IELTS Speaking Band 6.5

The candidate willingly speaks at length and displays little effort. There are instances of hesitation, usually mid-sentence, which indicates some difficulty in accessing appropriate language. There is also an occasional lack of coherence, particularly in Part 2 of the Speaking test, which sounds unnatural and may indicate reliance on set phrases and memorised chunks of language. The candidate is most effective in Part 3 of the Speaking test. 
One example of lack of coherence is:
• “I can get information in the Internet, such as, I can chat with my friends.” 
Lexical Resource 
The candidate shows a wide enough range of vocabulary to discuss topics at length. There are some cases of lexical inappropriacy, though the meaning is generally clear. Although there is some evidence of idiomatic items, they are often incorrectly applied. For instance: 
• “… can make a family to clear the air and ease this misunderstanding.”
• “… such as floating in a seam of light …”
• “They can undergo this two issues at the same time.”
Grammatical Range & Accuracy 
She produces varied structures with reasonable accuracy, including a mix of simple and complex structures. However, there are frequent errors (e.g., agreement, verb forms) though these are generally not problematic to the listener. For example:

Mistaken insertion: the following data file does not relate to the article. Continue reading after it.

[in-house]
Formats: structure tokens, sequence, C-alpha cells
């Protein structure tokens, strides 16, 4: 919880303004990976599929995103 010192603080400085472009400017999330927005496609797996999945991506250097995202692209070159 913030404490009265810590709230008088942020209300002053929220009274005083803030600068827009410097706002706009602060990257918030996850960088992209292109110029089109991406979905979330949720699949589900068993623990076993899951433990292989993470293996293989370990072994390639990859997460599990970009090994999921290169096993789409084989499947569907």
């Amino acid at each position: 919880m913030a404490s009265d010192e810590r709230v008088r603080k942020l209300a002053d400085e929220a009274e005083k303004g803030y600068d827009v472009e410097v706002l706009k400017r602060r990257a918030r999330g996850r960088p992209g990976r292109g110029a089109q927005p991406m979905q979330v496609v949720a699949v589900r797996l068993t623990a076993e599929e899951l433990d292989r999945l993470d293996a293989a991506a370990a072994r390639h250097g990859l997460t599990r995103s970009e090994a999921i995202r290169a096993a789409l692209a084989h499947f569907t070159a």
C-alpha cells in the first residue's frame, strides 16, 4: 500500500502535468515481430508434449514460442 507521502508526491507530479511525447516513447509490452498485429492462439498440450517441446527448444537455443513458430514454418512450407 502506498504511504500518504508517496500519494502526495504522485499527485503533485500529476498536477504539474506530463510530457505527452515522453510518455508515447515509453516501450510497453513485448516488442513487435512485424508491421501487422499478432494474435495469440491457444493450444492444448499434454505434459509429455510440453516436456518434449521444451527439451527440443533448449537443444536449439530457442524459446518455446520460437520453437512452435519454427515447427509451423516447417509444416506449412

• “In China, the government has take a lot of issues …”
• “On the one hand, they can protect this places …”
• “I can also get some other knowledges.” 
• “Their relationship was happen in the campus of Cambridge University.” 
• “Such as you can search on the Internet that which place I want to go … and then you go there and you can get your point and to check on the places step by step.” 
• “You have known that and then you can see that.”

The past or future tense could be used more effectively when relating what did and what will happen. 
The candidate demonstrates various phonological features (e.g., weak forms, word and sound linking, elision, contracted forms) and chunking is generally appropriate. However, mispronunciations are evident (such as “a lot” in Part 1) and intonation and stress is often randomly applied.
Overall score: 6.5